Inhibitors of mechanistic target of rapamycin (mTOR) are arguably the most reliable of the current crop of compounds that slow aging by targeting stress response mechanisms, improving cellular health and resilience to some degree. The observed gain in life span in mice and lower species is likely to be much larger than the outcome achieved in longer-lived species such as our own, as that is unfortunately just the way things work for this class of approach to aging. Short-lived species evolved to have far greater plasticity of longevity in response to environmental circumstances.
The health benefits in old humans that can be obtained using mTOR inhibitors may well still be broad and sizable in comparison to most currently available medical technology for the treatment of age-related disease, but this is as much a suggestion that present technologies are not all that good, as it is a reflection of the utility of mTOR inhibitors. It seems likely that they won’t hold a candle to approaches that are based on repair of underlying damage, such as those of the SENS portfolio.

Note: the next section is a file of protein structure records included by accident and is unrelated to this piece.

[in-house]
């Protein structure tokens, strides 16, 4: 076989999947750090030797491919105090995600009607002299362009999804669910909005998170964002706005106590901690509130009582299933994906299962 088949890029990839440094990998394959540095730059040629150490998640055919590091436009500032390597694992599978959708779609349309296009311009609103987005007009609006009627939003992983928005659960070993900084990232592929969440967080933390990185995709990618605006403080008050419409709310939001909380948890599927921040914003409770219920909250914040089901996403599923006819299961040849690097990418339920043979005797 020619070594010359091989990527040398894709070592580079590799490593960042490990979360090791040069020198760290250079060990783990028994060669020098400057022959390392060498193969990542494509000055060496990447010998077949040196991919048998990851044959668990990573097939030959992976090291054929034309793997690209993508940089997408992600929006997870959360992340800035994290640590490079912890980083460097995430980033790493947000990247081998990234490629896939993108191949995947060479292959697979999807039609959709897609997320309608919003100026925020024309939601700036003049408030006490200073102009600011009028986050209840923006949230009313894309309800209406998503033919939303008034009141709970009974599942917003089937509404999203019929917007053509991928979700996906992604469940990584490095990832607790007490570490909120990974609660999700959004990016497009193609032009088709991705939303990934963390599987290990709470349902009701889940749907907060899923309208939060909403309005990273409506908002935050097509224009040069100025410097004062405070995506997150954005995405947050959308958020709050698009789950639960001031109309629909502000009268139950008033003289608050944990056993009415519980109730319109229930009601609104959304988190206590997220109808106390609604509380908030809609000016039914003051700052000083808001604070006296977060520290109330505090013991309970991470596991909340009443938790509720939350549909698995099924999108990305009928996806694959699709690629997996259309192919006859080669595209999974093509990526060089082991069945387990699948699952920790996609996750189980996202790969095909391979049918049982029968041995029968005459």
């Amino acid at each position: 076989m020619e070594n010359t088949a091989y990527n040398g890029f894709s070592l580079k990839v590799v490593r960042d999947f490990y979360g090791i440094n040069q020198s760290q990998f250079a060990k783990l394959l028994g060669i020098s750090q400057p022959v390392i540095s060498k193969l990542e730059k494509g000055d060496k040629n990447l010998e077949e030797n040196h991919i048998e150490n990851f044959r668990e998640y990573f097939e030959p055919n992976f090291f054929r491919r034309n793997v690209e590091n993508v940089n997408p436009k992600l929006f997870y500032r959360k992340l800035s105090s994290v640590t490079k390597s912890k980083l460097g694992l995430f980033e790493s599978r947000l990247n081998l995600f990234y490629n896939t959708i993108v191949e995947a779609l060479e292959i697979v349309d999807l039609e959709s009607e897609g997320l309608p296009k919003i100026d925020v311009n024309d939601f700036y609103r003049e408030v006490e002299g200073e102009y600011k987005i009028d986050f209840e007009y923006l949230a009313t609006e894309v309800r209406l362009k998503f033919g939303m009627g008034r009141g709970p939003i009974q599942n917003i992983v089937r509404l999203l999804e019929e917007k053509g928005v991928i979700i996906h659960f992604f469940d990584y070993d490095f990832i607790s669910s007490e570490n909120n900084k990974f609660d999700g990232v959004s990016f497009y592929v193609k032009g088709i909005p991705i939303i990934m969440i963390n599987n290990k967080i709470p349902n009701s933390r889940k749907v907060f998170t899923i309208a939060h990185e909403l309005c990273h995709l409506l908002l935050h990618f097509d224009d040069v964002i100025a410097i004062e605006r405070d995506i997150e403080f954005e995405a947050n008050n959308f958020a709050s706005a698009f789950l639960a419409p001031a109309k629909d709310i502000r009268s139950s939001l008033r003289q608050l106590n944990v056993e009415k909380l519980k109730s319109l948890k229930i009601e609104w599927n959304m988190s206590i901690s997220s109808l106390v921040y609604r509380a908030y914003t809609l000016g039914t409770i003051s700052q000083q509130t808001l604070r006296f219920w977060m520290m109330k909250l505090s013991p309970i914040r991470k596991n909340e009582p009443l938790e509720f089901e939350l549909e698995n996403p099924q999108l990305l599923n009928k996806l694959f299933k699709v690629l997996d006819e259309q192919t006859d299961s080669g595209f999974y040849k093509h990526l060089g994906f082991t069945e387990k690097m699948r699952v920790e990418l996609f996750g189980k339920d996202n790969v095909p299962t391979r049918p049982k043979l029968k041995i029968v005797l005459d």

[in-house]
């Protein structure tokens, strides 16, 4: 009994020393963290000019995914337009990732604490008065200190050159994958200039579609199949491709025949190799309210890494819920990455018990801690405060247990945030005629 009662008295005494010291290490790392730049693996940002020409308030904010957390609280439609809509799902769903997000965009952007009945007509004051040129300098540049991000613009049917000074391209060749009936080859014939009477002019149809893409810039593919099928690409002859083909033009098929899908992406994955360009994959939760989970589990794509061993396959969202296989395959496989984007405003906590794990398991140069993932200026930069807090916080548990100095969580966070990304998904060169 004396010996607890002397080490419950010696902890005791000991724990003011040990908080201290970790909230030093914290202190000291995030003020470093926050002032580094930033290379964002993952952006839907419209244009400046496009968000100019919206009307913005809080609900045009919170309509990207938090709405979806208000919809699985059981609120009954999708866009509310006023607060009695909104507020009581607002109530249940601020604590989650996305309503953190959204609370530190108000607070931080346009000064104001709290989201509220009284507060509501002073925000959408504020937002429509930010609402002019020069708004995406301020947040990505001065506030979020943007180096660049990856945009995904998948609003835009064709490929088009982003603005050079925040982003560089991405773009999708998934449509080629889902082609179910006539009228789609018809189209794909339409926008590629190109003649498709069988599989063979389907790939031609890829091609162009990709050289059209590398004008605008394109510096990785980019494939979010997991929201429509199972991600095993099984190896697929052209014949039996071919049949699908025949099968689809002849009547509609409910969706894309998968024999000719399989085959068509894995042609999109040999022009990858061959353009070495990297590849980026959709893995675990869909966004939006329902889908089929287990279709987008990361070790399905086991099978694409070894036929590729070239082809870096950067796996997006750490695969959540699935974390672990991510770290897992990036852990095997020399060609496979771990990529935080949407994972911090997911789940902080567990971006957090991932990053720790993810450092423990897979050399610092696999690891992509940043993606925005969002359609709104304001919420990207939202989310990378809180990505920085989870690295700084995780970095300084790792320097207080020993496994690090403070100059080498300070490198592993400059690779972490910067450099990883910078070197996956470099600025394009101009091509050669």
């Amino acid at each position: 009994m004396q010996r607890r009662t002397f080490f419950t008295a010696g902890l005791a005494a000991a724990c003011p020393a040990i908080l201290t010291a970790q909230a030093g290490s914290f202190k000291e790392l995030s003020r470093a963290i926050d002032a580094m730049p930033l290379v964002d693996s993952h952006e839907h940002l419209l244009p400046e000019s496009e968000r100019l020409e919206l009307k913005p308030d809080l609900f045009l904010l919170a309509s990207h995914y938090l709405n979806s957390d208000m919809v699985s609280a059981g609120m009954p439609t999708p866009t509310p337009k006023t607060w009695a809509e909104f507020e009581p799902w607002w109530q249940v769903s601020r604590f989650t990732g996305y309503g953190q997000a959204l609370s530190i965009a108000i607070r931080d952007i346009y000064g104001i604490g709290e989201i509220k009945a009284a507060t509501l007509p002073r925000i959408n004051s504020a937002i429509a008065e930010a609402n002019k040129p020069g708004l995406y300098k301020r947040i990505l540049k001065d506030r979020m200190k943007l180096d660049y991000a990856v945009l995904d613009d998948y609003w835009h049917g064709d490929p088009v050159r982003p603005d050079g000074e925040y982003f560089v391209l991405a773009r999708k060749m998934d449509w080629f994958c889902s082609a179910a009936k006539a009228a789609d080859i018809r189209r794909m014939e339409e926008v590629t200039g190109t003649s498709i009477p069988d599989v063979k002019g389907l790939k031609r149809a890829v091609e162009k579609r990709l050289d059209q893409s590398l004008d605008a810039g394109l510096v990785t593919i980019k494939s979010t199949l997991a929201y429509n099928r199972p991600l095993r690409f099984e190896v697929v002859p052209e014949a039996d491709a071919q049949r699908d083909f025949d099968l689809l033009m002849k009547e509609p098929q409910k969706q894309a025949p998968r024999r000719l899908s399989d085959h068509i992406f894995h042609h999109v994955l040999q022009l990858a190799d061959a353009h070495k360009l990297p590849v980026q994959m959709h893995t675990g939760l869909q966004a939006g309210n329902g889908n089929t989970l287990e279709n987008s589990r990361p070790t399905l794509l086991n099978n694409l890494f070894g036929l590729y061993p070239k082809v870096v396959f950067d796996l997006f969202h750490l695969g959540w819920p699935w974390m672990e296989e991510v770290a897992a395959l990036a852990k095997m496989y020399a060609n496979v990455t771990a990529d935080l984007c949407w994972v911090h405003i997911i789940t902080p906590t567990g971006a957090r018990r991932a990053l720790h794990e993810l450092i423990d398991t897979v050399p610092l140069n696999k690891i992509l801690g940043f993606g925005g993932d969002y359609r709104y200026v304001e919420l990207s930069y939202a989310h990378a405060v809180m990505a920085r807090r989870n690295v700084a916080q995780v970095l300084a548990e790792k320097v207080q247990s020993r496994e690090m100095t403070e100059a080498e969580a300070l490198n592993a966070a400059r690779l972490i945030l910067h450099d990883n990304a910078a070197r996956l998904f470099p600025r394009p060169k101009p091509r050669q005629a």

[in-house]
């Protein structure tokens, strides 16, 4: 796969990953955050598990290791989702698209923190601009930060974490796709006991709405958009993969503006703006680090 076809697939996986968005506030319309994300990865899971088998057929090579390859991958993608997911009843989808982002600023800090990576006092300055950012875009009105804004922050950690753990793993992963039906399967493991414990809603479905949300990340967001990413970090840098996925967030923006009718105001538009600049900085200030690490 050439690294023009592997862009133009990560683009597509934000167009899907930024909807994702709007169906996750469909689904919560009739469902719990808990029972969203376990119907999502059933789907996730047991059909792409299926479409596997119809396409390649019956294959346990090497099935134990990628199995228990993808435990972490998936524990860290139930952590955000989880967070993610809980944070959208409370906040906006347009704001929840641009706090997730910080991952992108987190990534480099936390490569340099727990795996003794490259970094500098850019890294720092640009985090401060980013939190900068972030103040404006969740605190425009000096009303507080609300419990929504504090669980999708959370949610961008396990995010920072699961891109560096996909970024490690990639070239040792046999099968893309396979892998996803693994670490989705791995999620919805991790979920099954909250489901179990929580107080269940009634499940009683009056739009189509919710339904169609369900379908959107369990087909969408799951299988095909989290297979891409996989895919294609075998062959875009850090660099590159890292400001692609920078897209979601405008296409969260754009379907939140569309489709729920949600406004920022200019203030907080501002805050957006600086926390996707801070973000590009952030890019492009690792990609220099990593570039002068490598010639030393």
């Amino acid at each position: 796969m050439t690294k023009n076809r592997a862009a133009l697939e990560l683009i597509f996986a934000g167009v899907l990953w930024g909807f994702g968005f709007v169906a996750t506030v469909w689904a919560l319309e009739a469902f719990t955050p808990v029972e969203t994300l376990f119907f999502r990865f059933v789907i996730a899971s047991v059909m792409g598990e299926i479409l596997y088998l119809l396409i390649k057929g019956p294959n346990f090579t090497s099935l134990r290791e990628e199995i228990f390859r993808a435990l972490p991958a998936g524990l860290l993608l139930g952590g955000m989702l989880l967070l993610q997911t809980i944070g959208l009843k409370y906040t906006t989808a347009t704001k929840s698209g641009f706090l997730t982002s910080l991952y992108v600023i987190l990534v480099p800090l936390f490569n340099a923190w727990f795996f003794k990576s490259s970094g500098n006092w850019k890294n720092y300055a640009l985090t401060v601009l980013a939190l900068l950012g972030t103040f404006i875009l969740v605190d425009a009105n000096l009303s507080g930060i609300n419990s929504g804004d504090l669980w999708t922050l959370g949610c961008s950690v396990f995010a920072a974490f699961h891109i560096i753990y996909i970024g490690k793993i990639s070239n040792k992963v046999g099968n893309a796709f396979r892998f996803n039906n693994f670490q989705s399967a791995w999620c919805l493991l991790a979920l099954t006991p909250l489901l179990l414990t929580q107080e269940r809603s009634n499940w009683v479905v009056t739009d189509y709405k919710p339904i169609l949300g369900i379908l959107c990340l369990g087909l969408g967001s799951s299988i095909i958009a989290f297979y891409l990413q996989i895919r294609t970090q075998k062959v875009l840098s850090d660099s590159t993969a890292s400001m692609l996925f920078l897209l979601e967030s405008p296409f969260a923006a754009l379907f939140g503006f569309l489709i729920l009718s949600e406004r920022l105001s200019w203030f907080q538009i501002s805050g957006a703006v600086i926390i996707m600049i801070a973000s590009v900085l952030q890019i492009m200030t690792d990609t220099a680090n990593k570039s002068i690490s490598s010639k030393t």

The core challenge in developing therapies based on inhibition of mTOR is that mTOR forms
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